The Swing Band
A True (Ghost?) Story.
I’m not a big believer in the supernatural. I tend to think of the world (at least in practice) as totally physical and (mostly) deterministic.
It was just at a decade ago that my paternal grandmother (Grams) died. She had a short but arduous fight with ovarian cancer that eventually took her from us. When we were informed that she was on her death-bed, my dad immediately gathered the family and we headed to New Orleans (in the very same Blue Chevrolet Suburban I mentioned in a previous post, I might add). Unfortunately, she expired peacefully before we had completed the 6 hour trip. There, in her home, with her husband (my Pop-Hop) of almost 50 years near her side.
I had spent many summers in Louisiana with the grandparents. They actually lived in a suburb of NOLA called Metairie. They’re neighborhood was pure, twentieth-century, white-bread, down-home, American-South, suburbia with all of the bells and whistles. In other words, one of the best things one can have in their childhood memories.
If you’ve ever been to south Louisiana, you know just how flat it is. And if you have ever been a kid who loves to ride his bike but lives in hilly North Alabama, then you might get a sense of the love I had for New Orleans summers.
On certain nights of the week a big band would play swing numbers at a huge pavilion in Lafreniere Park on the other side of their neighborhood. we would ride and they would slowly walk behind us. Down the street, with arching oaks covered in Spanish Moss into the sprawling park. I would stay within shouting distance of the pavilion and practice my wheelies while they listened to the band.
They were very much into swing music. Not just because they were members of The Greatest Generation, but also because Pop-Hop had been a musician himself. He had played the trombone (my father and I also played trombone) when he was in the U.S. Army during Korea and then (if I’m not mistaken) in a couple of local swing bands in and around the NO area afterwards.
A couple of years before Grams died, someone had given them a three-disk CD changer that they kept in the cabinet in their living room. It was always filled with with swing CDs and on occasion they would play it at a low volume when the whole family was in the house. Something else for Grams, the persistent Yat to lovingly screech over, as she addressed the members of her huge, tight-knit family.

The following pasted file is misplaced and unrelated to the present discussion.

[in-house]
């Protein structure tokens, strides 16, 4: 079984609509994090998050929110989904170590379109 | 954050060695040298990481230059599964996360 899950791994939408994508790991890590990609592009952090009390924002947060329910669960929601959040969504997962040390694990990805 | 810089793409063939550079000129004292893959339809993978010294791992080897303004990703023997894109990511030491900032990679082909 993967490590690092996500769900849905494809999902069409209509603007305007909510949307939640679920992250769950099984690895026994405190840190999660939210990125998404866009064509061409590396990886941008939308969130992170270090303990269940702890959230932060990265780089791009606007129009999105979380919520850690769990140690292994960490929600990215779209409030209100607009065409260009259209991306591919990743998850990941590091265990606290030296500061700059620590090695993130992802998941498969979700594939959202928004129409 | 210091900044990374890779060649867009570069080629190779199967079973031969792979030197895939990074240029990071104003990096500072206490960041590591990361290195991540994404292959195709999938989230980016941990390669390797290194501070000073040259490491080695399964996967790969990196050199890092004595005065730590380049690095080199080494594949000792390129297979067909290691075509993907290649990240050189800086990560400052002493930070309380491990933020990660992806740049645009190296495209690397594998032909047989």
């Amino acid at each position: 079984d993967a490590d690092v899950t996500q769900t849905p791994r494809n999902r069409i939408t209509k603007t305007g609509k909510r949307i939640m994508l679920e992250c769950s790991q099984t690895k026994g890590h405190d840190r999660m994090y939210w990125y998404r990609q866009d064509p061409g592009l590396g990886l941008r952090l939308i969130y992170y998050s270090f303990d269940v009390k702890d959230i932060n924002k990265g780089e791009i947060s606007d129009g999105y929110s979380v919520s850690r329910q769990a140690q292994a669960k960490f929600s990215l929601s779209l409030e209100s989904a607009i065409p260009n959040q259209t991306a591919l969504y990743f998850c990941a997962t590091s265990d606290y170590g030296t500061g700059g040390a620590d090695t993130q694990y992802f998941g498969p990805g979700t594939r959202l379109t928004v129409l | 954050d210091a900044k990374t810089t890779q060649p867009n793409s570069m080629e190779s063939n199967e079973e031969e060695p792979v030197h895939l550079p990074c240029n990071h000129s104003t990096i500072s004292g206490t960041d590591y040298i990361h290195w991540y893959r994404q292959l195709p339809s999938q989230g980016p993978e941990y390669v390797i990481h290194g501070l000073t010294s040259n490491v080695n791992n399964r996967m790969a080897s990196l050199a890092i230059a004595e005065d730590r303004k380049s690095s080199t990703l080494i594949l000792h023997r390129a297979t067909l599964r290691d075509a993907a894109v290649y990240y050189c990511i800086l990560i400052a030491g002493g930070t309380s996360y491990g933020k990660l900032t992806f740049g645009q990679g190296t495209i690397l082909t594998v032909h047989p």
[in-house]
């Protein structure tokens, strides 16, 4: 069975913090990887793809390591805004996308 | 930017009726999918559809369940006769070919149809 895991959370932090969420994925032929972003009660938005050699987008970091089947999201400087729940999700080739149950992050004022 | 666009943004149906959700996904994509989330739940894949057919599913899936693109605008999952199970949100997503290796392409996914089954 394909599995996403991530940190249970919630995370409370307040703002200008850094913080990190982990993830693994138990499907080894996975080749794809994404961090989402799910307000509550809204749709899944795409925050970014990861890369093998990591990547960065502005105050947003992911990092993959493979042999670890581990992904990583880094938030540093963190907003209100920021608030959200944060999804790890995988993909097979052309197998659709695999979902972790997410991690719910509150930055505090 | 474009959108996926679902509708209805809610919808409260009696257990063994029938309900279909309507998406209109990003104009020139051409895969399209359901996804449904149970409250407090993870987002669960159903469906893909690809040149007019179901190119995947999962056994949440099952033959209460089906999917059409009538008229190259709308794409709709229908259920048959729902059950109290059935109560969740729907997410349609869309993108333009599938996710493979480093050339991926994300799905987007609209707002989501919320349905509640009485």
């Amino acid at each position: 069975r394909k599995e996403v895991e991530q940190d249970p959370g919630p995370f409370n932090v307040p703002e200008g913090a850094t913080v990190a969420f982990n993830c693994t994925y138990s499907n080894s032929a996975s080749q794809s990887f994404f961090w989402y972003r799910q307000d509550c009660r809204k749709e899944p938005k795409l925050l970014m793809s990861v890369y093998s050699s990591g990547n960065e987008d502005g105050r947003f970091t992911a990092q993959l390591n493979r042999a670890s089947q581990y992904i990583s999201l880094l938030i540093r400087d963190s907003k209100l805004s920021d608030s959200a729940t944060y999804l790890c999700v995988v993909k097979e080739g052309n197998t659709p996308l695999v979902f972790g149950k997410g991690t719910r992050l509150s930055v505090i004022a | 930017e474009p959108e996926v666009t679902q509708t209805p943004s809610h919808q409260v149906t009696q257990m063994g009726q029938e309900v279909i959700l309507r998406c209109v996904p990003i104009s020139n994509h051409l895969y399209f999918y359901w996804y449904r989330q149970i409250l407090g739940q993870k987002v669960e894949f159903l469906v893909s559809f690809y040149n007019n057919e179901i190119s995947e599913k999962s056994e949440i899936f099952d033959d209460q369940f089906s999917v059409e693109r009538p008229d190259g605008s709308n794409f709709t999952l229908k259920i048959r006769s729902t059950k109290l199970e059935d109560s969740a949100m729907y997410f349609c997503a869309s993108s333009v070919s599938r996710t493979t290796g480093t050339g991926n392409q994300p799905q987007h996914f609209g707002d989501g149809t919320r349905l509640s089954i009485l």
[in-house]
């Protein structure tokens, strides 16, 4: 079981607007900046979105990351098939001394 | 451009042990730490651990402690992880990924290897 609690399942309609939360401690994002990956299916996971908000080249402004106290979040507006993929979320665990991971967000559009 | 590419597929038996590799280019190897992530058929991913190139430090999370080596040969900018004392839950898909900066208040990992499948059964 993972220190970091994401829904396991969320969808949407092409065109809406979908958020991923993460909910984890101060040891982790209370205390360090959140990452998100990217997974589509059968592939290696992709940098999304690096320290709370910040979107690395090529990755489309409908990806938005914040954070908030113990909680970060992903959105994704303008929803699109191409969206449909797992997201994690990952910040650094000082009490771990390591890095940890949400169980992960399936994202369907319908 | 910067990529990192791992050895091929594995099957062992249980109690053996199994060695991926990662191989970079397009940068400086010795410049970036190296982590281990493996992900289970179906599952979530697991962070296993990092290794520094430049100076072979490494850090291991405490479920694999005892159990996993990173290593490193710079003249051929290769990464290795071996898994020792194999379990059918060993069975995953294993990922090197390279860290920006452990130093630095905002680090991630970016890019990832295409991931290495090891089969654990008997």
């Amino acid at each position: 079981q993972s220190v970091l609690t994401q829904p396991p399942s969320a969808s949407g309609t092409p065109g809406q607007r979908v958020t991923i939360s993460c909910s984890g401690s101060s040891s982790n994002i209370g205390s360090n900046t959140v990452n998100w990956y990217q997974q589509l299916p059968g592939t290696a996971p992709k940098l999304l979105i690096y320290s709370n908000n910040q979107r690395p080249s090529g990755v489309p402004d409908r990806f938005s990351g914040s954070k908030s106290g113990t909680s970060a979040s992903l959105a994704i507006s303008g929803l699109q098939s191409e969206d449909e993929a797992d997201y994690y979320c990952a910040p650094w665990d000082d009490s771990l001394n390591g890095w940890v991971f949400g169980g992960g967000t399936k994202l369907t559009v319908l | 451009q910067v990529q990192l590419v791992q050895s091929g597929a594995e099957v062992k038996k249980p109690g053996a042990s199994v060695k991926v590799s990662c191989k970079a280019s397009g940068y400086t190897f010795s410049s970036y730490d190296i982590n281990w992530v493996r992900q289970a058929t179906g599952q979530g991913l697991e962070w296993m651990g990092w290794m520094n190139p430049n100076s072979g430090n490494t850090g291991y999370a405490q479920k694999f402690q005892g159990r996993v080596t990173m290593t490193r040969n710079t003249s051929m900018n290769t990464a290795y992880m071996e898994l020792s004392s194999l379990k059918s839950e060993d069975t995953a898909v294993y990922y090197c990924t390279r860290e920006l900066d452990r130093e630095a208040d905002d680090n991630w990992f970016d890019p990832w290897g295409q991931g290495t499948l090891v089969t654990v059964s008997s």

The night we got to the house on Cummins Street, it was already past dark. We stayed up for a bit catching up on the latest news with everyone but soon bedded down for the night, emotionally drained, the adults looking forward to planning a funeral the next day.
As was the case with almost all of our family trips, no matter the setting, I was to share a bed with my only slightly younger brother Wayne. We were cast onto the deflated air-mattress laid out in the dining room and, after some obligatory bickering about the blankets, were asleep.
I awoke at around two in the morning to the CD changer in the living room clicking loudly and the sudden blast of loud, brilliant swing music filling the hardwood house in a echoing, shimmering wave.
For a moment, I panicked, waking up Wayne and asking if he too heard the din. “How come no one else is awake?” He sleepily confirmed that he did hear it and rolled over tugging the embattled blankets with him.
His comfort with the situation emboldened me, and I relaxed against my pillow and listened as the upbeat music of three, ninety-minute big band CDs ricocheted around the house at 100 decibels and no one noticed but me.
I don’t know who pressed play on that CD changer, but no one has copped to it thus far. Maybe it was Grams, making the point that her beautiful little house full of her family was way too quiet?
Or maybe it was set to alarm at 2am?
I don’t know.